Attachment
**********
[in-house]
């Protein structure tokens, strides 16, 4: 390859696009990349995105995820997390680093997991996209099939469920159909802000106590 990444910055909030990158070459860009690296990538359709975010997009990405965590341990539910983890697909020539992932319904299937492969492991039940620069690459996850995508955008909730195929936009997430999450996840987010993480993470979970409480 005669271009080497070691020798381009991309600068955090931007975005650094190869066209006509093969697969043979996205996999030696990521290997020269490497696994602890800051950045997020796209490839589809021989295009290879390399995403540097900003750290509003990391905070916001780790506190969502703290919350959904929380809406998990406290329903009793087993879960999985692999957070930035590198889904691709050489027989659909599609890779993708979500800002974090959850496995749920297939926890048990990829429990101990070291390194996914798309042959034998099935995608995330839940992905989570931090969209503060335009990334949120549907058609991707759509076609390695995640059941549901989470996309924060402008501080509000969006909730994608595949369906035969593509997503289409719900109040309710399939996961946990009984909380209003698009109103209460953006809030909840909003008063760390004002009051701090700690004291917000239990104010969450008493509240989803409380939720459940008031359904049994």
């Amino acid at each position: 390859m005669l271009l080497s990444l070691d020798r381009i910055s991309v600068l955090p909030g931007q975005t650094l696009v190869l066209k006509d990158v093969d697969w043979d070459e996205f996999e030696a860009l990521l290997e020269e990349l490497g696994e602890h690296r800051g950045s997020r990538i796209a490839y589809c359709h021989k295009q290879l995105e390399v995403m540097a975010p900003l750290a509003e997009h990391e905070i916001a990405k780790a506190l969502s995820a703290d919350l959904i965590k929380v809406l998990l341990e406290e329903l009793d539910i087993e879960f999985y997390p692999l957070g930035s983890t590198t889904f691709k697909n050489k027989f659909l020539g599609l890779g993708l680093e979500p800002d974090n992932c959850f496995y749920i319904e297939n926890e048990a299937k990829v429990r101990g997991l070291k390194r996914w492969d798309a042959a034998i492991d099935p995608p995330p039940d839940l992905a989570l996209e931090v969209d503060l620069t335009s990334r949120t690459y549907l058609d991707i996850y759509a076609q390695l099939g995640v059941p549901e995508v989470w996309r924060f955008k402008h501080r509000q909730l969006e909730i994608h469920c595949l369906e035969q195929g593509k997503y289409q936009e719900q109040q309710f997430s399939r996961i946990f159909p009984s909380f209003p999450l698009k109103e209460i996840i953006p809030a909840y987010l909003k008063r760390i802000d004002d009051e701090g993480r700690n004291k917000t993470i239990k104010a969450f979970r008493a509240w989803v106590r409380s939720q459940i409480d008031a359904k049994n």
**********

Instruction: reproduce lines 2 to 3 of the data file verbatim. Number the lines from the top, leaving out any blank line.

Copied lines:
């Protein structure tokens, strides 16, 4: 390859696009990349995105995820997390680093997991996209099939469920159909802000106590 990444910055909030990158070459860009690296990538359709975010997009990405965590341990539910983890697909020539992932319904299937492969492991039940620069690459996850995508955008909730195929936009997430999450996840987010993480993470979970409480 005669271009080497070691020798381009991309600068955090931007975005650094190869066209006509093969697969043979996205996999030696990521290997020269490497696994602890800051950045997020796209490839589809021989295009290879390399995403540097900003750290509003990391905070916001780790506190969502703290919350959904929380809406998990406290329903009793087993879960999985692999957070930035590198889904691709050489027989659909599609890779993708979500800002974090959850496995749920297939926890048990990829429990101990070291390194996914798309042959034998099935995608995330839940992905989570931090969209503060335009990334949120549907058609991707759509076609390695995640059941549901989470996309924060402008501080509000969006909730994608595949369906035969593509997503289409719900109040309710399939996961946990009984909380209003698009109103209460953006809030909840909003008063760390004002009051701090700690004291917000239990104010969450008493509240989803409380939720459940008031359904049994």
């Amino acid at each position: 390859m005669l271009l080497s990444l070691d020798r381009i910055s991309v600068l955090p909030g931007q975005t650094l696009v190869l066209k006509d990158v093969d697969w043979d070459e996205f996999e030696a860009l990521l290997e020269e990349l490497g696994e602890h690296r800051g950045s997020r990538i796209a490839y589809c359709h021989k295009q290879l995105e390399v995403m540097a975010p900003l750290a509003e997009h990391e905070i916001a990405k780790a506190l969502s995820a703290d919350l959904i965590k929380v809406l998990l341990e406290e329903l009793d539910i087993e879960f999985y997390p692999l957070g930035s983890t590198t889904f691709k697909n050489k027989f659909l020539g599609l890779g993708l680093e979500p800002d974090n992932c959850f496995y749920i319904e297939n926890e048990a299937k990829v429990r101990g997991l070291k390194r996914w492969d798309a042959a034998i492991d099935p995608p995330p039940d839940l992905a989570l996209e931090v969209d503060l620069t335009s990334r949120t690459y549907l058609d991707i996850y759509a076609q390695l099939g995640v059941p549901e995508v989470w996309r924060f955008k402008h501080r509000q909730l969006e909730i994608h469920c595949l369906e035969q195929g593509k997503y289409q936009e719900q109040q309710f997430s399939r996961i946990f159909p009984s909380f209003p999450l698009k109103e209460i996840i953006p809030a909840y987010l909003k008063r760390i802000d004002d009051e701090g993480r700690n004291k917000t993470i239990k104010a969450f979970r008493a509240w989803v106590r409380s939720q459940i409480d008031a359904k049994n």